Walking home from the bus-stop, my mother stopped in front of Keeley’s house. Keeley, a classmate, seven years old like me. Her parents opened the door. ‘Can we use your toilet?’ asked my mother. ‘We’re eating dinner,’ said Keeley’s parents. ‘But we need to use it,’ said my mother, ‘desperately.’ In we went. And then: ‘Can we eat our lunch here?’ Keeley’s parents, clearly uncomfortable, let us into the  conservatory, where my mother unwrapped our packed lunch of parathas and achar. I remember only the cardinal feeling of shame, an emotion so excruciating it might as well be a colour or dye, turning the body red.

I don’t recall experiencing embarrassment when my mother, without warning, transgressed all social bonds to protest the Koh-i-noor’s proximity to the wrong Kings and Queens, and with the proviso that, in its native context, successive possessions were also contested by regional domains.

Migration has a cost.

That’s the wrong sentence, but the unfamiliar note is the one I want to end on, as the protest was unsuccessful, and only lives in the  psyches of a) the two or three Beefeaters in the room that day, b) the other visitors, c) my family members.

What I also remember: the bright green grass and the ravens, gleaming, silky and black, on the Tower lawn. With a shove, my mother was expelled from the interior by the Yeoman Warders. The Ravenmaster was waiting on the ramp with his pitchfork to herd her along. I jutted and pricked my way through the crowd, to find her, my mother, sobbing inconsolably on a wall.

Below us, the Thames roared up and spat light green and golden foam into our eyes and onto our legs.

– Bhanu Kapil


Glacier (1)

The room was huge and cold. The glacier’s skin smelled like pine, snowcloud, bog, lichen. There were stanchions around the ice so the audience wouldn’t touch or lick its weeping face. Some people had brought their children. Our brains stuttered. Who could ever – What would possess – Who would want – I didn’t like the exposure. Whenever I heard a spurt of knee-high laughter, whenever one looked up at me thinking I was its mother, I felt stripped of another layer of clothing. Everyone knows that children smell fear, but they smell shame even better. By the time the lights dimmed I was naked and didn’t know what to do with my hands and arms. I couldn’t cover everything. For an additional five hundred dollars you could mount a ladder and point a hair dryer at the glacier for two minutes. With your gun of hot air you could shape the surface into pits – a gentle divot for an eye, a more forceful  one for a mouth. You could make sweat run from armpits, from the small of a slick back. Any meltwater was yours to keep. We had heard that some people had vials from all five glaciers lined up on their mantles like Hummels. Pictures were free but we didn’t take any. It felt pornographic – all that melting, all those crowds. One couple recorded their entire  session, the machines blinking and blinking, their voices tangling as they narrated. I stared at the ceiling. I rubbed the ticket stub in my pocket until it pilled into pulp. We didn’t talk in the car. When we got home I was so thirsty. Like wanting to have sex after a funeral. I stood in the shower and let the water spray haphazardly into my mouth. There was so little I hardly had to swallow. I bent over the sink and cupped my hands to my mouth over and over and over again. I put my mouth directly over the faucet and hummed. This sounds like a metaphor but isn’t. I’m just talking about water.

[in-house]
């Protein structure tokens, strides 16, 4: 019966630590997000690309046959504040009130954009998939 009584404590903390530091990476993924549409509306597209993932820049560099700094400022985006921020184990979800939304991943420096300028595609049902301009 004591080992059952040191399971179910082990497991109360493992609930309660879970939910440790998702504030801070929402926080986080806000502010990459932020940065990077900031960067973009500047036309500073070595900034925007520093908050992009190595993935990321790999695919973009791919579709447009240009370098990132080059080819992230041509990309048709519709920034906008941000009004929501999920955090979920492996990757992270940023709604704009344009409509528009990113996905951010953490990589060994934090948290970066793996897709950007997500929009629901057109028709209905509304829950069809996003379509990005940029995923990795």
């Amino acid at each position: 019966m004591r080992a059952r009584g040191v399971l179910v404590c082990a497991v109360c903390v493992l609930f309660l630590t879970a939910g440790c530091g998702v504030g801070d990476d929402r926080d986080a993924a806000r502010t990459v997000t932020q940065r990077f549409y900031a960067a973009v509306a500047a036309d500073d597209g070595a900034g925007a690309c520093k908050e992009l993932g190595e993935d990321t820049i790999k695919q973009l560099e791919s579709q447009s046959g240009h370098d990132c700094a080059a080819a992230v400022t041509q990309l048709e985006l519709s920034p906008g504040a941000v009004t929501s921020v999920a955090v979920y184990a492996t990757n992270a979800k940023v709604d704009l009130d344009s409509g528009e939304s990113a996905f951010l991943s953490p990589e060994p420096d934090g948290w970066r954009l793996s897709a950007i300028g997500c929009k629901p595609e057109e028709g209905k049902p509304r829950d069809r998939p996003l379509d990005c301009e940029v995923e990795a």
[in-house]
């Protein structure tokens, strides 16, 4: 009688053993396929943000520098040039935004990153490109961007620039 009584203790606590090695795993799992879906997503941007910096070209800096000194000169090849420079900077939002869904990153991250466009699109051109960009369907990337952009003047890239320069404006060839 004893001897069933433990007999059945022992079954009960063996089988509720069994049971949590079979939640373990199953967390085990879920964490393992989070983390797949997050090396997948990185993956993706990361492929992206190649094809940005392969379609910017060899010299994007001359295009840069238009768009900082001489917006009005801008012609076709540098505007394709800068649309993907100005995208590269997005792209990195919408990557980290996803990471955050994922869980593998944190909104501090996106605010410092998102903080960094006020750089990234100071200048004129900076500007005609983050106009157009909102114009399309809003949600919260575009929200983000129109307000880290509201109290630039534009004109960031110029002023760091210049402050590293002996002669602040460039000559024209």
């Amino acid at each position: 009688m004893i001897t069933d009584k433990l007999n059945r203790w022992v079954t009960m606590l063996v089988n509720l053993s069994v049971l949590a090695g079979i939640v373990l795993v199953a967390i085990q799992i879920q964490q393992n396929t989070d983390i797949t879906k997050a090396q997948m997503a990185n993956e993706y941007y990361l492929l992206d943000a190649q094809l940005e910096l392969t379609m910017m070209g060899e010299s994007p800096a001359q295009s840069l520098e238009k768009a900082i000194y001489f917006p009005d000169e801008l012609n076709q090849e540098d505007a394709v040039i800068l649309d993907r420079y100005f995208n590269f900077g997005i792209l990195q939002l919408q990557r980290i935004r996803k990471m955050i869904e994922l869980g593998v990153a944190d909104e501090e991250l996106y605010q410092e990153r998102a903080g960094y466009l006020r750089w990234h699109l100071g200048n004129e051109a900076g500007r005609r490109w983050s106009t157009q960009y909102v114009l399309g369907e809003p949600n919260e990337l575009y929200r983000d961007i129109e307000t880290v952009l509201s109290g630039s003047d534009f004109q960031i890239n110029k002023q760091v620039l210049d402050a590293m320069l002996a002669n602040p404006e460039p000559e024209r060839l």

Claire Wahmanholm


IMAGE: Tome I by Basia Irland
Mountain Maple, Columbine Flower, Blue Spruce seeds

ICE RECEDING/BOOKS RESEEDING are artworks, created alongside communities and scientists around the world: river water is frozen, carved into the form of an open or closed book, embedded with a global cross-cultural ecological language consisting of local native seeds, and placed back into the stream. These sculptures depict problems, including receding glaciers and dangerous outflow from mines, and a suggestion for action – reseeding riparian zones to reduce some of the effects of climate disruption through plants and to bring attention to the overwhelming number of streams that are adversely affected by toxic mine drainage.

Fulbright Scholar, Basia Irland founded the Arts and Ecology Program, University of New Mexico; authored Water Library and Reading the River; had a major retrospective in the Netherlands and will represent the United States in the Cuenca Biennial, Ecuador. Her water projects are featured in over 70 international publications.


Order Dark Mountain: Issue 20- ABYSS from our website for £19.99 (plus postage) – or take out a subscription to future issues of Dark Mountain and receive Issue 20 for £11.99.





Dark Mountain: Issue 25

Our Spring 2024 issue is an anthology of non-fiction, fiction, poetry, interviews and artwork inspired by the struggle for land rights, and by the living land itself.